HALLOWELL — Three investors put up $500,000 and he put in five years of his life. Now, inventor Ed Larkin of Hallowell hopes he has the next great thing in gaming.

PLA LABS’s new “ALT” Avatar Motion Controller can be used by either left- or right-handed gamers and has a mini steering wheel around the center joystick. The controller is the work Hallowell inventor Ed Larkin. Andree Kehn/Sun Journal

His “ALT” Avatar Motion Controller, three joysticks and a steering wheel on a sleek black hand rest with glowing blue lights, 90% made in Maine, drops online Friday.

In his 40-plus year designing career, Larkin’s biggest hit has been the early 2000s Mouse Bungee, a little kickstand that helped keep computer mouse wires from tangling, which landed him his first million-dollar order after appearances on QVC.

He thinks the ALT can dwarf the Mouse Bungee.

Within game play, the controller replaces the need to type on a keyboard, hitting certain letters, for instance, to jump or crouch, assigning those movements instead to joysticks controlled by the middle finger and thumb.

“This is focused on next-gen gamers,” Larkin, 67, said. “I’m not trying to get gamers that are 25, 40, 50 years old who are used to typing on a keyboard, who have learned the skill of typing to play. This is for the 12-year-olds, the 15-year-olds, even the 8-year-olds, because they’ll learn on my product.”

Typing in a game, he argues, is distracting and difficult.

“When you’re really stressed out and people are shooting at you, it’s easy to hit the wrong key,” Larkin said. “Any game that uses a mouse and keyboard, the keyboard can be replaced by my product and you still get to use the mouse, which is the key — you still get to aim and shoot with the mouse.”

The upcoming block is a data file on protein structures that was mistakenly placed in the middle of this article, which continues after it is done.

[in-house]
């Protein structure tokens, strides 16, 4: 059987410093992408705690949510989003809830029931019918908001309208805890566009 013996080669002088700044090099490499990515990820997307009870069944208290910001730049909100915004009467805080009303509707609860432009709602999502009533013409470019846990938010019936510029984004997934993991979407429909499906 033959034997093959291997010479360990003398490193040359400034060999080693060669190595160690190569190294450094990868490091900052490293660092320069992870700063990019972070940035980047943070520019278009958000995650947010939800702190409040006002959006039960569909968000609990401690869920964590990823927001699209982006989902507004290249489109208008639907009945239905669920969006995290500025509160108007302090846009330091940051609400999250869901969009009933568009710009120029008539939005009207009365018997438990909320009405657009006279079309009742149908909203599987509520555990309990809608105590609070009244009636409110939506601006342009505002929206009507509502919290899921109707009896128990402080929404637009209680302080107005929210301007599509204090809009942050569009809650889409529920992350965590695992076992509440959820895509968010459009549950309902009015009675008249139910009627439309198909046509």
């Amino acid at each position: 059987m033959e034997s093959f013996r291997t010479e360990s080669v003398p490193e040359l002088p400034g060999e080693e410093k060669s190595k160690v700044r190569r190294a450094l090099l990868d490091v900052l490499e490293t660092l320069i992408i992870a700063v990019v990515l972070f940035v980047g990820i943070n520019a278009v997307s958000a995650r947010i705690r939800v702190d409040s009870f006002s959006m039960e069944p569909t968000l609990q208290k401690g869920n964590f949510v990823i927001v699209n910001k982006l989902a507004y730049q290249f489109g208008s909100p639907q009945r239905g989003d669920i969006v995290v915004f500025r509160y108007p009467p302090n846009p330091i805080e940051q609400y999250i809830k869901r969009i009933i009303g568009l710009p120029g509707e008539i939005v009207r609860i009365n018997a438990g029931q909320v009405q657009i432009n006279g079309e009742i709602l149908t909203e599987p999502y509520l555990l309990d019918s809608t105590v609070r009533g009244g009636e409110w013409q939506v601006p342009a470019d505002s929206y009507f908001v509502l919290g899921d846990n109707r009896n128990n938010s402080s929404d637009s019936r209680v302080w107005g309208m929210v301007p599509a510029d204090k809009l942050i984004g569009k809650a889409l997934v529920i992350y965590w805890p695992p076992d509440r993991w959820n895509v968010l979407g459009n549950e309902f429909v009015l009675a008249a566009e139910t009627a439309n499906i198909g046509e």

He uses it to play Fortnite, Doom and Grand Theft Auto.

In 2016, Larkin attempted to launch the precursor to the ALT, the FPS Hyper-Drive, with a Kickstarter campaign that he’s the first to call, “a total flop.”

“Nobody knew about me or my product,” he said. “It was, unfortunately, a waste of time, but there was a silver lining: Out of the 40 people who saw the campaign, like nine people actually ordered. That was 25% of the people who actually showed up — that was very encouraging.”

Instead, he found the three investors, in Maine and New York, and “put up the next five years of my life making everything happen and modifying the design along the way about 100 times,” he said. “The functionality is now 10 times what it was just four years ago.”

Larkin, whose gaming company is called PLA LABS, found a Kennebunkport company to manufacture, assemble and ship the controllers. He hopes to have them 100% made in Maine by next year.

Sales open on his website Friday with several hundred ready to ship. After that, the controllers move into a preorder. He plans to retail them for $250 with a special $150 launch price.

The “ALT” Avatar Motion Controller is front and center, surrounded by earlier iterations of the controller. Ed Larkin said he modified its design “about 100 times” in the past five years. Andree Kehn/Sun Journal

Larkin said he’s already gotten interest from a major gaming company for the controller’s accessibility. The full array of three joysticks means it can be used by either right- or left-handed players.

“It’s nice to make sure everybody can use something you design, especially gaming, because gaming is fun,” he said.

Larkin said he has five other gaming products already prototyped and two more in designs. His goal is to sell PLA LABS, and all of those designs, in the next three to five years.

Most but not all of the inventions over his career have been gaming-related. There’s also been the Venus Fly Light, a funky flytrap that used ultraviolet light. The Flood Guard, a smoke detector-like device with an Alka-Seltzer tablet, alerted homeowners to ceiling leaks.

Larkin sold the Mouse Bungee design to PC gaming company Razer in 2010 after selling hundreds of thousands of them. Now, he’s excited for this next launch.

“I’m kind of still pinching myself because it’s been such a long time,” Larkin said. “It’s consumed me . . . Not yet, but pretty soon, I’ll be able to sleep at night and think about something else.”


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